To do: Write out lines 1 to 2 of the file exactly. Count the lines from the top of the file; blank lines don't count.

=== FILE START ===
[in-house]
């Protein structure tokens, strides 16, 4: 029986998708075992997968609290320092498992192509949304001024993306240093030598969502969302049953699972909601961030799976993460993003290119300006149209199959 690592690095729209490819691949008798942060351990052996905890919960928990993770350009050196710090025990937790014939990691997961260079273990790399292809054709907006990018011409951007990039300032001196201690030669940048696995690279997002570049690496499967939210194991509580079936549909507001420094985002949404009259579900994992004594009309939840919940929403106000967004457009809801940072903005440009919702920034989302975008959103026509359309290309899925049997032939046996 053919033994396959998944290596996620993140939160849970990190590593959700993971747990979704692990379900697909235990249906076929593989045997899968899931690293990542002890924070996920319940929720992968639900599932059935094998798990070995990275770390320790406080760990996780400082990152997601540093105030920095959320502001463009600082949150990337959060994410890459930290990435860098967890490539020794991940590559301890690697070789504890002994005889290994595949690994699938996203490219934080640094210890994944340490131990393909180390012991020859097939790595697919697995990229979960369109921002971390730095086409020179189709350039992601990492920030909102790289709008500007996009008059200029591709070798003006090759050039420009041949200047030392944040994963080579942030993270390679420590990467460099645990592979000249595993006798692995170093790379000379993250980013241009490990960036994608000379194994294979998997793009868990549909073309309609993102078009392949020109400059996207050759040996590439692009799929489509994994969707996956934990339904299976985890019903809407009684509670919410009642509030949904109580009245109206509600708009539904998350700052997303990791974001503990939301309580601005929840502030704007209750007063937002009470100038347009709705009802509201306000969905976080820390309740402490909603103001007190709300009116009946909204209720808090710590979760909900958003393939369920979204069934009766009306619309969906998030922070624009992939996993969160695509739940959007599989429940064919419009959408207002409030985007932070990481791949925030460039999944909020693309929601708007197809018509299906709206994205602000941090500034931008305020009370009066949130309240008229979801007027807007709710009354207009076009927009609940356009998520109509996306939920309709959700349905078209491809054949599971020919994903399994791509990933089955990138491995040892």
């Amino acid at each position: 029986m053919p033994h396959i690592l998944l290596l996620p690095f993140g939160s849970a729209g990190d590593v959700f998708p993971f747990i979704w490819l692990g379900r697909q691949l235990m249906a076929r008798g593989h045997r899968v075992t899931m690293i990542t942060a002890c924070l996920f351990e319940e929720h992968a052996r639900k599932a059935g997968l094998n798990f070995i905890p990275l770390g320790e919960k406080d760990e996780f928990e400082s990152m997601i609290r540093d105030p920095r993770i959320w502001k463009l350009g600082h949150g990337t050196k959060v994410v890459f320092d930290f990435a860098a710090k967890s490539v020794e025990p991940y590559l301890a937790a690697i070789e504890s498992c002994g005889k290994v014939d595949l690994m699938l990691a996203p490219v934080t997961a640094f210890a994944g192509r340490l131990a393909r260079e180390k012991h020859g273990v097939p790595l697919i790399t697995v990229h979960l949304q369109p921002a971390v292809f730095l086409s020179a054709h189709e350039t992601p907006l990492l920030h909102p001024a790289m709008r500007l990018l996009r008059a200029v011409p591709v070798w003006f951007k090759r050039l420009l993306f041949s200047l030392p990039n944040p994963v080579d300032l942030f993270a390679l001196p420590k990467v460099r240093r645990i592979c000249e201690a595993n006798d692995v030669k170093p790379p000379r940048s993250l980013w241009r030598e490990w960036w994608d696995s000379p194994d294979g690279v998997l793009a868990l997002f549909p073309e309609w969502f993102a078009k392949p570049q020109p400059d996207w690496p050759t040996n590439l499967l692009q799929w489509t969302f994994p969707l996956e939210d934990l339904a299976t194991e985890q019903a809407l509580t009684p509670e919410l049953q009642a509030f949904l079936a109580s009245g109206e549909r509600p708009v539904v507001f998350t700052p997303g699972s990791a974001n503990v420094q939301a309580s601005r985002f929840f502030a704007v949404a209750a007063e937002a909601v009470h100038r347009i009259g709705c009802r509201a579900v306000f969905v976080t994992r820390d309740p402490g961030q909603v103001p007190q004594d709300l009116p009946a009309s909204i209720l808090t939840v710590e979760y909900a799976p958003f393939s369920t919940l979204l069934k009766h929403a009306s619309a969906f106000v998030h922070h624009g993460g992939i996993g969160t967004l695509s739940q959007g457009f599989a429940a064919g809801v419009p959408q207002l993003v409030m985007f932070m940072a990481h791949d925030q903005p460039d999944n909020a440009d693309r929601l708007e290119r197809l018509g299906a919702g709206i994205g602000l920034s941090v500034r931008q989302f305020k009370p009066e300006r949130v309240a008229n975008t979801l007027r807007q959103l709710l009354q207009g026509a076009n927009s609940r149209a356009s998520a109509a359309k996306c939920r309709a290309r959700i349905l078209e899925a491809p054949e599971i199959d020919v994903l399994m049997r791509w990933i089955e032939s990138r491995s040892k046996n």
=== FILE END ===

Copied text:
[in-house]
């Protein structure tokens, strides 16, 4: 029986998708075992997968609290320092498992192509949304001024993306240093030598969502969302049953699972909601961030799976993460993003290119300006149209199959 690592690095729209490819691949008798942060351990052996905890919960928990993770350009050196710090025990937790014939990691997961260079273990790399292809054709907006990018011409951007990039300032001196201690030669940048696995690279997002570049690496499967939210194991509580079936549909507001420094985002949404009259579900994992004594009309939840919940929403106000967004457009809801940072903005440009919702920034989302975008959103026509359309290309899925049997032939046996 053919033994396959998944290596996620993140939160849970990190590593959700993971747990979704692990379900697909235990249906076929593989045997899968899931690293990542002890924070996920319940929720992968639900599932059935094998798990070995990275770390320790406080760990996780400082990152997601540093105030920095959320502001463009600082949150990337959060994410890459930290990435860098967890490539020794991940590559301890690697070789504890002994005889290994595949690994699938996203490219934080640094210890994944340490131990393909180390012991020859097939790595697919697995990229979960369109921002971390730095086409020179189709350039992601990492920030909102790289709008500007996009008059200029591709070798003006090759050039420009041949200047030392944040994963080579942030993270390679420590990467460099645990592979000249595993006798692995170093790379000379993250980013241009490990960036994608000379194994294979998997793009868990549909073309309609993102078009392949020109400059996207050759040996590439692009799929489509994994969707996956934990339904299976985890019903809407009684509670919410009642509030949904109580009245109206509600708009539904998350700052997303990791974001503990939301309580601005929840502030704007209750007063937002009470100038347009709705009802509201306000969905976080820390309740402490909603103001007190709300009116009946909204209720808090710590979760909900958003393939369920979204069934009766009306619309969906998030922070624009992939996993969160695509739940959007599989429940064919419009959408207002409030985007932070990481791949925030460039999944909020693309929601708007197809018509299906709206994205602000941090500034931008305020009370009066949130309240008229979801007027807007709710009354207009076009927009609940356009998520109509996306939920309709959700349905078209491809054949599971020919994903399994791509990933089955990138491995040892």